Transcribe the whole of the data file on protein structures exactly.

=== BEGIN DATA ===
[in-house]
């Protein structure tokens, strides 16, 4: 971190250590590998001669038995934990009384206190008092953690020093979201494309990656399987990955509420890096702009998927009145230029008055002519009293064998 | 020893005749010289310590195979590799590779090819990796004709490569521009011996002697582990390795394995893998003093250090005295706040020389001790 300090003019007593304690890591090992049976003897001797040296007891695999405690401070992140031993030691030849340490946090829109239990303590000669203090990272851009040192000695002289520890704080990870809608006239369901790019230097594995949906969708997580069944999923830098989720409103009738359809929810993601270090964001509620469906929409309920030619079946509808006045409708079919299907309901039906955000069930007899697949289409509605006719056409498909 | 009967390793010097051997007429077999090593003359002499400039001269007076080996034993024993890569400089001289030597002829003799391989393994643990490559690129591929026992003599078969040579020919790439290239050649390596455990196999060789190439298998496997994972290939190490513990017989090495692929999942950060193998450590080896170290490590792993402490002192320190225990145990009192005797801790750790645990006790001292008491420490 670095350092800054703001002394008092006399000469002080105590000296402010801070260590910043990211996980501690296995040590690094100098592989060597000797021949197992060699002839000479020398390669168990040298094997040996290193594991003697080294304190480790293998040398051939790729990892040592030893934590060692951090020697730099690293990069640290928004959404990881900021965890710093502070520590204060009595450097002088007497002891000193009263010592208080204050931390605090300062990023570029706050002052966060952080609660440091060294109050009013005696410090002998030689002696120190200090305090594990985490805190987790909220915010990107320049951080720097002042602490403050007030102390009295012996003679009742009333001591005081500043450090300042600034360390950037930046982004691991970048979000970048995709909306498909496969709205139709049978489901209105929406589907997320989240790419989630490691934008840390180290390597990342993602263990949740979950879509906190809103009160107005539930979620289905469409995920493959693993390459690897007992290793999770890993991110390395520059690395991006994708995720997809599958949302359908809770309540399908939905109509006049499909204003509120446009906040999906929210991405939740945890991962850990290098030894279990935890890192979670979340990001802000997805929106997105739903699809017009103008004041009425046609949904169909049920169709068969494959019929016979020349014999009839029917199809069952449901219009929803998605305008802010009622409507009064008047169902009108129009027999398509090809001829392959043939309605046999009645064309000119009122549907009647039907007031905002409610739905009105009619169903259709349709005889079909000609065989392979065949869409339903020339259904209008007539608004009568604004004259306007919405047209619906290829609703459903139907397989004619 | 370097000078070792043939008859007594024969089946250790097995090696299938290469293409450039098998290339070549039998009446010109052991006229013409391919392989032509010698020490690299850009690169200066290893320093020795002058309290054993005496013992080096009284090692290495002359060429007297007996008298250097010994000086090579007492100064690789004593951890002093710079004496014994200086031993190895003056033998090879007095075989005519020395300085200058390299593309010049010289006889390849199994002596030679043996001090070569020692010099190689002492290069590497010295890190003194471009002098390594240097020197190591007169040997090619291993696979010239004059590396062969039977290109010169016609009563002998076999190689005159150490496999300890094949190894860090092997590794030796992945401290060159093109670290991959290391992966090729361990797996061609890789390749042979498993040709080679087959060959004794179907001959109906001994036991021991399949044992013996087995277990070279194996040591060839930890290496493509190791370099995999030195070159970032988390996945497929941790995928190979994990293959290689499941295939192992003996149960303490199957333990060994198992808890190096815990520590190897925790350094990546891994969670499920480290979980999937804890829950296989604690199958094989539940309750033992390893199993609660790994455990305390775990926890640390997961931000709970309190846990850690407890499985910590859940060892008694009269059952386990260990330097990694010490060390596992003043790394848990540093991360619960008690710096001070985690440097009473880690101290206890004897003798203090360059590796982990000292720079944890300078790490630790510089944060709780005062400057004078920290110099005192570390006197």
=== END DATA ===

[in-house]
């Protein structure tokens, strides 16, 4: 971190250590590998001669038995934990009384206190008092953690020093979201494309990656399987990955509420890096702009998927009145230029008055002519009293064998 | 020893005749010289310590195979590799590779090819990796004709490569521009011996002697582990390795394995893998003093250090005295706040020389001790 300090003019007593304690890591090992049976003897001797040296007891695999405690401070992140031993030691030849340490946090829109239990303590000669203090990272851009040192000695002289520890704080990870809608006239369901790019230097594995949906969708997580069944999923830098989720409103009738359809929810993601270090964001509620469906929409309920030619079946509808006045409708079919299907309901039906955000069930007899697949289409509605006719056409498909 | 009967390793010097051997007429077999090593003359002499400039001269007076080996034993024993890569400089001289030597002829003799391989393994643990490559690129591929026992003599078969040579020919790439290239050649390596455990196999060789190439298998496997994972290939190490513990017989090495692929999942950060193998450590080896170290490590792993402490002192320190225990145990009192005797801790750790645990006790001292008491420490 670095350092800054703001002394008092006399000469002080105590000296402010801070260590910043990211996980501690296995040590690094100098592989060597000797021949197992060699002839000479020398390669168990040298094997040996290193594991003697080294304190480790293998040398051939790729990892040592030893934590060692951090020697730099690293990069640290928004959404990881900021965890710093502070520590204060009595450097002088007497002891000193009263010592208080204050931390605090300062990023570029706050002052966060952080609660440091060294109050009013005696410090002998030689002696120190200090305090594990985490805190987790909220915010990107320049951080720097002042602490403050007030102390009295012996003679009742009333001591005081500043450090300042600034360390950037930046982004691991970048979000970048995709909306498909496969709205139709049978489901209105929406589907997320989240790419989630490691934008840390180290390597990342993602263990949740979950879509906190809103009160107005539930979620289905469409995920493959693993390459690897007992290793999770890993991110390395520059690395991006994708995720997809599958949302359908809770309540399908939905109509006049499909204003509120446009906040999906929210991405939740945890991962850990290098030894279990935890890192979670979340990001802000997805929106997105739903699809017009103008004041009425046609949904169909049920169709068969494959019929016979020349014999009839029917199809069952449901219009929803998605305008802010009622409507009064008047169902009108129009027999398509090809001829392959043939309605046999009645064309000119009122549907009647039907007031905002409610739905009105009619169903259709349709005889079909000609065989392979065949869409339903020339259904209008007539608004009568604004004259306007919405047209619906290829609703459903139907397989004619 | 370097000078070792043939008859007594024969089946250790097995090696299938290469293409450039098998290339070549039998009446010109052991006229013409391919392989032509010698020490690299850009690169200066290893320093020795002058309290054993005496013992080096009284090692290495002359060429007297007996008298250097010994000086090579007492100064690789004593951890002093710079004496014994200086031993190895003056033998090879007095075989005519020395300085200058390299593309010049010289006889390849199994002596030679043996001090070569020692010099190689002492290069590497010295890190003194471009002098390594240097020197190591007169040997090619291993696979010239004059590396062969039977290109010169016609009563002998076999190689005159150490496999300890094949190894860090092997590794030796992945401290060159093109670290991959290391992966090729361990797996061609890789390749042979498993040709080679087959060959004794179907001959109906001994036991021991399949044992013996087995277990070279194996040591060839930890290496493509190791370099995999030195070159970032988390996945497929941790995928190979994990293959290689499941295939192992003996149960303490199957333990060994198992808890190096815990520590190897925790350094990546891994969670499920480290979980999937804890829950296989604690199958094989539940309750033992390893199993609660790994455990305390775990926890640390997961931000709970309190846990850690407890499985910590859940060892008694009269059952386990260990330097990694010490060390596992003043790394848990540093991360619960008690710096001070985690440097009473880690101290206890004897003798203090360059590796982990000292720079944890300078790490630790510089944060709780005062400057004078920290110099005192570390006197």